Monrovia – The National Port Authority (NPA) has signed a memorandum of understanding with the Georgia Ports Authority (GPA) to renew commitments between the two sisterly cities for the advancement and the promotion of trade.
The signing of the MOU was preceded by a round table discussion that touched on a host of other things that seek toward the advancement and the promotion of trade between the two sisterly ports authorities.
Speaking at the event, the Managing Director of the National Port Authority Bill Twehway was pleased to have a delegate from Georgia Ports Authority to sign what he terms as a historical document.
The MOU he says is a non-legally banding one. This, Mr. Twehway says, is to strengthen the National Port Authority and that of the Georgia Ports Authority.
The Managing Director of the National Port Authority listed four ports in the country but highlighted that only the FreePort of Monrovia that is run by APM Terminal is up to international standard.
“We are happy to sign this MOU today because through this MOU, we believed that investors will come and take over the Port of Harper, investors will come and take over the Port of Greenville and investors will come and take over the Port of Buchanan,” Mr. Twehway said.
According to the Managing Director of the National Port Authority, Liberia has the water and the land but only lacks the necessary investor to manage the remaining three ports.
“We also have an inland port; we have brought the land and pay about 75 percent of the residents of that particular area. We got 175 acres of land and we intend to create an inland port. We are looking for investors who have interest to come and help us create an inland port that will serve the people of Ivory Coast, Guinea, Mali and Liberia,” he said.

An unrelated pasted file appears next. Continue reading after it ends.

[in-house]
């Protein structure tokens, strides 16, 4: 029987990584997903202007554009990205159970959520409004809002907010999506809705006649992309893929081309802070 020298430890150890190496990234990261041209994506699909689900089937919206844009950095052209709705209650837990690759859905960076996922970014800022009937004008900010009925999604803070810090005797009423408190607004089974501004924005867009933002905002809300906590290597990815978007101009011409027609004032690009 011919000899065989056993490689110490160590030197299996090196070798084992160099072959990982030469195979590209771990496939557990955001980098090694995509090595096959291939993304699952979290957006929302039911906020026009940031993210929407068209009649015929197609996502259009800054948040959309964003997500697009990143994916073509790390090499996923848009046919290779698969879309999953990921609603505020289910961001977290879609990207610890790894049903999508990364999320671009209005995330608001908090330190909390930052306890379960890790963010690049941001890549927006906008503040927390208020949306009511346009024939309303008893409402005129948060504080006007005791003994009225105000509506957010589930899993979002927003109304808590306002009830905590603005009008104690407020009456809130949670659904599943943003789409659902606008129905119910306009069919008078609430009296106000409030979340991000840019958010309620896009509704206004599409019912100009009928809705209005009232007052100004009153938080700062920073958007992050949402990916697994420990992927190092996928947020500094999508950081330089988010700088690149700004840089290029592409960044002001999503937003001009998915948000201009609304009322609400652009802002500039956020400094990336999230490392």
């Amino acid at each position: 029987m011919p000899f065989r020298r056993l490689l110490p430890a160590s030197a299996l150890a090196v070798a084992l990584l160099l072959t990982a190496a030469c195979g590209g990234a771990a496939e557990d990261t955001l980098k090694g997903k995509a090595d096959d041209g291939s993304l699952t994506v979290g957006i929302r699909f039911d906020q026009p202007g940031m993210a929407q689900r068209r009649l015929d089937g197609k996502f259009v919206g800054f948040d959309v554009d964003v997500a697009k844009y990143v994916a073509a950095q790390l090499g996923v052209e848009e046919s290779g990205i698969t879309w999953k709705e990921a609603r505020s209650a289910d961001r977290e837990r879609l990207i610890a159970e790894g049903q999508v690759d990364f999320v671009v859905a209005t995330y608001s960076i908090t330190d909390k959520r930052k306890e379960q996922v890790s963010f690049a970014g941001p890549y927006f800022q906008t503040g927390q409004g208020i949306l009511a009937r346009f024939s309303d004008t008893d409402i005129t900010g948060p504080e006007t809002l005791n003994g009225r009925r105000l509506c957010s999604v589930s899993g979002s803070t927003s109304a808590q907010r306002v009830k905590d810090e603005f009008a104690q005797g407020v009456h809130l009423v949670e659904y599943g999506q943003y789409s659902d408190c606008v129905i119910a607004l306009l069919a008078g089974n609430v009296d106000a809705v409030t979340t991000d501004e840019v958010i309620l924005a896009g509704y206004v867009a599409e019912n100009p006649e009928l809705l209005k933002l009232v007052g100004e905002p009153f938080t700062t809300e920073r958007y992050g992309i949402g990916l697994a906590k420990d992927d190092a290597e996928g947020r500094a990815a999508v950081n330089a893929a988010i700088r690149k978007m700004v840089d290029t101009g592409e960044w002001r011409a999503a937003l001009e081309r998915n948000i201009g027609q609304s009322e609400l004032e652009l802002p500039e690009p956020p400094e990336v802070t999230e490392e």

Mr. Twehway added: “So, signing a MOU with Georgia that will be looking at training, marketing, information sharing, infrastructure improvement, we can now say this is one of the best achievements we had had in this port. We are happy to sign this MOU with you and we pray that you will look to us and we will grow like the Port of Georgia. The National Port Authority along with our four ports –even if we achieve 50 percent of what you have achieved, we will be very grateful. Our area can be used as a hub for West Africa.”
Cynthia L. Blandford is the President and CEO of Global Strategies for Good. She is also the Honorary Consul of the State of Georgia.
She is optimistic that the signing of the MOU will strengthen trade between Liberia and the United States, especially the States of Georgia.
According to Madam Blandford, her team has been able to review the list of imports and exports between the two countries. This, madam Blandford boasts that her city textile, chicken and other items to Liberia.
“We are here today to see how we can strengthen trade. Many of our containers are coming back empty out of Liberia to the United States, particularly to Georgia; we want to do better, to strengthen trade. We want to work with some of our small, medium size businesses, the Liberia Businesses Association, Chambers of Commerce and others to make sure that we meet all of the necessary requirements to strengthen trade and to get those containers filled from here (Liberia) to Georgia,” Madam Blandford said.
Speaking virtually from the State of Georgia, the Director of Business Development and International Marketing of Georgia Port Authority John Petrino says he was excited to be a part of what he referred to as a historical event.
He disclosed that the collaboration that was signed in 2010 will provide opportunities for Africa and Liberia in particular.
“We have enjoyed a strong relationship with the Liberian Government for the past 12 years and we look forward to that,” Mr. Petrino said.
Adding up, the Commissioner of Chatham County of the State of Georgia Aaron Whitley said he was proud to witness the signing of the MOU between the two countries.
“I want us to smile and be happy because we have to celebrate. We are here to celebrate the port of Liberia and the success and the growth of the port of Liberia,” Mr. Whitley said.